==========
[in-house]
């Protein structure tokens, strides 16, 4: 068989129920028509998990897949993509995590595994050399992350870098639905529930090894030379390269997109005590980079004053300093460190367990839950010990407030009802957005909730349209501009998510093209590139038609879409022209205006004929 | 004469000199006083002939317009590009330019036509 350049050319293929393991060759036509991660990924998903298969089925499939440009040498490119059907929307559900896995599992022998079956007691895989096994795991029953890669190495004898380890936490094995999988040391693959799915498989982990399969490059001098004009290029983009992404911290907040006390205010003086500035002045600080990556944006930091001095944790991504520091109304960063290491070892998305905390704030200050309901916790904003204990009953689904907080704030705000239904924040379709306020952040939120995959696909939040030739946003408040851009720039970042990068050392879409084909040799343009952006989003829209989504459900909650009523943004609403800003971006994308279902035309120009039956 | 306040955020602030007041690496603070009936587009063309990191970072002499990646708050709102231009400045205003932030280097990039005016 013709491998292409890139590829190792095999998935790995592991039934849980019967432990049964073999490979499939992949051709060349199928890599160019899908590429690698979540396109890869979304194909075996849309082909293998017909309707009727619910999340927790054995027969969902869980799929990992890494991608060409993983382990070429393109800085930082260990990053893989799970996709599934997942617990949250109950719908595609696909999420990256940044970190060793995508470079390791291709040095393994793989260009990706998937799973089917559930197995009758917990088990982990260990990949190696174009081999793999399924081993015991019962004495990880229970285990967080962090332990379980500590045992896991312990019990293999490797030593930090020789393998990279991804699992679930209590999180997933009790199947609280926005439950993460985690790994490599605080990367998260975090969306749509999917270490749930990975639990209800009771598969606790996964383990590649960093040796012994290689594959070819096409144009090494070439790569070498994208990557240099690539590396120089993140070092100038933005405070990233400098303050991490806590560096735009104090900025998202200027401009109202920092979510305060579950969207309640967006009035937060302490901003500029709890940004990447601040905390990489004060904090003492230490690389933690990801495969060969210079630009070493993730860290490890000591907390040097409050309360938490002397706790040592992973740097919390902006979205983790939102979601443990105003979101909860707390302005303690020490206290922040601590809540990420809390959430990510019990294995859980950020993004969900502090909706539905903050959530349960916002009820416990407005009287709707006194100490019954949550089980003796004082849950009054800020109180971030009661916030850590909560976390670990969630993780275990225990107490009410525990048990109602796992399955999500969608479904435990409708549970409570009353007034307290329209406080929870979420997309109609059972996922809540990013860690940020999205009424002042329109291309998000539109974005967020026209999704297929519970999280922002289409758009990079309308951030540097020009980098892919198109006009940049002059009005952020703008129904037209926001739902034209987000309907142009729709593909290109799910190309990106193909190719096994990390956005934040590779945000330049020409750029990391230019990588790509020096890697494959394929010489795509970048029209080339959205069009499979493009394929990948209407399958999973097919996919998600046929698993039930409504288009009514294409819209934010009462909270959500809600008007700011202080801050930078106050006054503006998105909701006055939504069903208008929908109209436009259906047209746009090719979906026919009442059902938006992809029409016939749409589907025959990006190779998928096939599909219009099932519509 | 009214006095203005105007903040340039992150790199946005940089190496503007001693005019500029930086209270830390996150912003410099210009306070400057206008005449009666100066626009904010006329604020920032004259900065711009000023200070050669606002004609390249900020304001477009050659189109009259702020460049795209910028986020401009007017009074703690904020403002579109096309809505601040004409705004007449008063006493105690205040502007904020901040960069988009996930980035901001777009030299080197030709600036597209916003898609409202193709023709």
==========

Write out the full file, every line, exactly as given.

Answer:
[in-house]
């Protein structure tokens, strides 16, 4: 068989129920028509998990897949993509995590595994050399992350870098639905529930090894030379390269997109005590980079004053300093460190367990839950010990407030009802957005909730349209501009998510093209590139038609879409022209205006004929 | 004469000199006083002939317009590009330019036509 350049050319293929393991060759036509991660990924998903298969089925499939440009040498490119059907929307559900896995599992022998079956007691895989096994795991029953890669190495004898380890936490094995999988040391693959799915498989982990399969490059001098004009290029983009992404911290907040006390205010003086500035002045600080990556944006930091001095944790991504520091109304960063290491070892998305905390704030200050309901916790904003204990009953689904907080704030705000239904924040379709306020952040939120995959696909939040030739946003408040851009720039970042990068050392879409084909040799343009952006989003829209989504459900909650009523943004609403800003971006994308279902035309120009039956 | 306040955020602030007041690496603070009936587009063309990191970072002499990646708050709102231009400045205003932030280097990039005016 013709491998292409890139590829190792095999998935790995592991039934849980019967432990049964073999490979499939992949051709060349199928890599160019899908590429690698979540396109890869979304194909075996849309082909293998017909309707009727619910999340927790054995027969969902869980799929990992890494991608060409993983382990070429393109800085930082260990990053893989799970996709599934997942617990949250109950719908595609696909999420990256940044970190060793995508470079390791291709040095393994793989260009990706998937799973089917559930197995009758917990088990982990260990990949190696174009081999793999399924081993015991019962004495990880229970285990967080962090332990379980500590045992896991312990019990293999490797030593930090020789393998990279991804699992679930209590999180997933009790199947609280926005439950993460985690790994490599605080990367998260975090969306749509999917270490749930990975639990209800009771598969606790996964383990590649960093040796012994290689594959070819096409144009090494070439790569070498994208990557240099690539590396120089993140070092100038933005405070990233400098303050991490806590560096735009104090900025998202200027401009109202920092979510305060579950969207309640967006009035937060302490901003500029709890940004990447601040905390990489004060904090003492230490690389933690990801495969060969210079630009070493993730860290490890000591907390040097409050309360938490002397706790040592992973740097919390902006979205983790939102979601443990105003979101909860707390302005303690020490206290922040601590809540990420809390959430990510019990294995859980950020993004969900502090909706539905903050959530349960916002009820416990407005009287709707006194100490019954949550089980003796004082849950009054800020109180971030009661916030850590909560976390670990969630993780275990225990107490009410525990048990109602796992399955999500969608479904435990409708549970409570009353007034307290329209406080929870979420997309109609059972996922809540990013860690940020999205009424002042329109291309998000539109974005967020026209999704297929519970999280922002289409758009990079309308951030540097020009980098892919198109006009940049002059009005952020703008129904037209926001739902034209987000309907142009729709593909290109799910190309990106193909190719096994990390956005934040590779945000330049020409750029990391230019990588790509020096890697494959394929010489795509970048029209080339959205069009499979493009394929990948209407399958999973097919996919998600046929698993039930409504288009009514294409819209934010009462909270959500809600008007700011202080801050930078106050006054503006998105909701006055939504069903208008929908109209436009259906047209746009090719979906026919009442059902938006992809029409016939749409589907025959990006190779998928096939599909219009099932519509 | 009214006095203005105007903040340039992150790199946005940089190496503007001693005019500029930086209270830390996150912003410099210009306070400057206008005449009666100066626009904010006329604020920032004259900065711009000023200070050669606002004609390249900020304001477009050659189109009259702020460049795209910028986020401009007017009074703690904020403002579109096309809505601040004409705004007449008063006493105690205040502007904020901040960069988009996930980035901001777009030299080197030709600036597209916003898609409202193709023709």